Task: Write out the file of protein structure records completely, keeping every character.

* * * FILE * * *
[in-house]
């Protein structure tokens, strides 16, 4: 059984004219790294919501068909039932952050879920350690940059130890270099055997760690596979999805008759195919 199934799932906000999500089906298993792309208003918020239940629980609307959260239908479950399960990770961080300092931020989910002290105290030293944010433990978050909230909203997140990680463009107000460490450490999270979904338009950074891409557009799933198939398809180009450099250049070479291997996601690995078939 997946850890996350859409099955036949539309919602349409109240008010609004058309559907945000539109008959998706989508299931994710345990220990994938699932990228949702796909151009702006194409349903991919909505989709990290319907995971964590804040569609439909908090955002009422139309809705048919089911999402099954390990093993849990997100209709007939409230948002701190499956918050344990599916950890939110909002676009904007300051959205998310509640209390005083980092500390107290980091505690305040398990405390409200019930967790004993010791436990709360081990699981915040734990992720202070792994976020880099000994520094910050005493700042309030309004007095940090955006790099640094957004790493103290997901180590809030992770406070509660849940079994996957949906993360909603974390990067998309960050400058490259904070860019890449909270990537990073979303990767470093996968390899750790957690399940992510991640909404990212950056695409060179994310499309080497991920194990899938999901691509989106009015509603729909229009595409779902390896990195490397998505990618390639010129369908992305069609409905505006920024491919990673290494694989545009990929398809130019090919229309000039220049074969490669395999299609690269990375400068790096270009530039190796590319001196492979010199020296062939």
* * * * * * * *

[in-house]
């Protein structure tokens, strides 16, 4: 059984004219790294919501068909039932952050879920350690940059130890270099055997760690596979999805008759195919 199934799932906000999500089906298993792309208003918020239940629980609307959260239908479950399960990770961080300092931020989910002290105290030293944010433990978050909230909203997140990680463009107000460490450490999270979904338009950074891409557009799933198939398809180009450099250049070479291997996601690995078939 997946850890996350859409099955036949539309919602349409109240008010609004058309559907945000539109008959998706989508299931994710345990220990994938699932990228949702796909151009702006194409349903991919909505989709990290319907995971964590804040569609439909908090955002009422139309809705048919089911999402099954390990093993849990997100209709007939409230948002701190499956918050344990599916950890939110909002676009904007300051959205998310509640209390005083980092500390107290980091505690305040398990405390409200019930967790004993010791436990709360081990699981915040734990992720202070792994976020880099000994520094910050005493700042309030309004007095940090955006790099640094957004790493103290997901180590809030992770406070509660849940079994996957949906993360909603974390990067998309960050400058490259904070860019890449909270990537990073979303990767470093996968390899750790957690399940992510991640909404990212950056695409060179994310499309080497991920194990899938999901691509989106009015509603729909229009595409779902390896990195490397998505990618390639010129369908992305069609409905505006920024491919990673290494694989545009990929398809130019090919229309000039220049074969490669395999299609690269990375400068790096270009530039190796590319001196492979010199020296062939």